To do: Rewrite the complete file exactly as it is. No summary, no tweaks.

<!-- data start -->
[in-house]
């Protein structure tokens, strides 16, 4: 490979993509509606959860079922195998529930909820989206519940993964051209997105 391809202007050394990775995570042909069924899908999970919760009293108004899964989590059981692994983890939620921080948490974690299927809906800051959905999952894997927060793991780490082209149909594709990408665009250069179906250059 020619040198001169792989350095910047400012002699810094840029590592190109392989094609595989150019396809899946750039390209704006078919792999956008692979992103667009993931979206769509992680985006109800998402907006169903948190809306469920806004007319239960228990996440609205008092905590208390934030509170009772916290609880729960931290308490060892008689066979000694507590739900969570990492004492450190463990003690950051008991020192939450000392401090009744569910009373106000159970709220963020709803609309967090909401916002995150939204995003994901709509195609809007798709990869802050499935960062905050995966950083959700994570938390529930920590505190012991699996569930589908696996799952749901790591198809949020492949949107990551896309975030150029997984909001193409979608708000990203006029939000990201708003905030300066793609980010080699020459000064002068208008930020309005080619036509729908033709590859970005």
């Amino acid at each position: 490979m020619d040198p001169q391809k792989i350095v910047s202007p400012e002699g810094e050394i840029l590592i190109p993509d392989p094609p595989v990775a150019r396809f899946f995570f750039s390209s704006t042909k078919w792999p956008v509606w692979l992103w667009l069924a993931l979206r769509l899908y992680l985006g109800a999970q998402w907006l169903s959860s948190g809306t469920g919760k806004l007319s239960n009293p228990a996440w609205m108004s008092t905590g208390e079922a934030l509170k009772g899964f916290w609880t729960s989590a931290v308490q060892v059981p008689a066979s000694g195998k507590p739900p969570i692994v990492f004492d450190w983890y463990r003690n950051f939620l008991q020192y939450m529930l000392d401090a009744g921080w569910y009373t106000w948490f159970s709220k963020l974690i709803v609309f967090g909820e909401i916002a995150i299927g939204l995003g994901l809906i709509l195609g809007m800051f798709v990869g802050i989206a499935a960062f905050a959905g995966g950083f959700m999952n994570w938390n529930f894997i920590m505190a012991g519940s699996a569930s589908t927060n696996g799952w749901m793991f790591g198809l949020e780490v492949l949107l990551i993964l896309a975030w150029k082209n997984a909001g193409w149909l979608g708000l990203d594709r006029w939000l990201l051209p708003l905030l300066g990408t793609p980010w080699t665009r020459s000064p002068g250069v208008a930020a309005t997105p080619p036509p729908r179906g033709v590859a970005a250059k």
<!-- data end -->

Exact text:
[in-house]
């Protein structure tokens, strides 16, 4: 490979993509509606959860079922195998529930909820989206519940993964051209997105 391809202007050394990775995570042909069924899908999970919760009293108004899964989590059981692994983890939620921080948490974690299927809906800051959905999952894997927060793991780490082209149909594709990408665009250069179906250059 020619040198001169792989350095910047400012002699810094840029590592190109392989094609595989150019396809899946750039390209704006078919792999956008692979992103667009993931979206769509992680985006109800998402907006169903948190809306469920806004007319239960228990996440609205008092905590208390934030509170009772916290609880729960931290308490060892008689066979000694507590739900969570990492004492450190463990003690950051008991020192939450000392401090009744569910009373106000159970709220963020709803609309967090909401916002995150939204995003994901709509195609809007798709990869802050499935960062905050995966950083959700994570938390529930920590505190012991699996569930589908696996799952749901790591198809949020492949949107990551896309975030150029997984909001193409979608708000990203006029939000990201708003905030300066793609980010080699020459000064002068208008930020309005080619036509729908033709590859970005």
């Amino acid at each position: 490979m020619d040198p001169q391809k792989i350095v910047s202007p400012e002699g810094e050394i840029l590592i190109p993509d392989p094609p595989v990775a150019r396809f899946f995570f750039s390209s704006t042909k078919w792999p956008v509606w692979l992103w667009l069924a993931l979206r769509l899908y992680l985006g109800a999970q998402w907006l169903s959860s948190g809306t469920g919760k806004l007319s239960n009293p228990a996440w609205m108004s008092t905590g208390e079922a934030l509170k009772g899964f916290w609880t729960s989590a931290v308490q060892v059981p008689a066979s000694g195998k507590p739900p969570i692994v990492f004492d450190w983890y463990r003690n950051f939620l008991q020192y939450m529930l000392d401090a009744g921080w569910y009373t106000w948490f159970s709220k963020l974690i709803v609309f967090g909820e909401i916002a995150i299927g939204l995003g994901l809906i709509l195609g809007m800051f798709v990869g802050i989206a499935a960062f905050a959905g995966g950083f959700m999952n994570w938390n529930f894997i920590m505190a012991g519940s699996a569930s589908t927060n696996g799952w749901m793991f790591g198809l949020e780490v492949l949107l990551i993964l896309a975030w150029k082209n997984a909001g193409w149909l979608g708000l990203d594709r006029w939000l990201l051209p708003l905030l300066g990408t793609p980010w080699t665009r020459s000064p002068g250069v208008a930020a309005t997105p080619p036509p729908r179906g033709v590859a970005a250059k």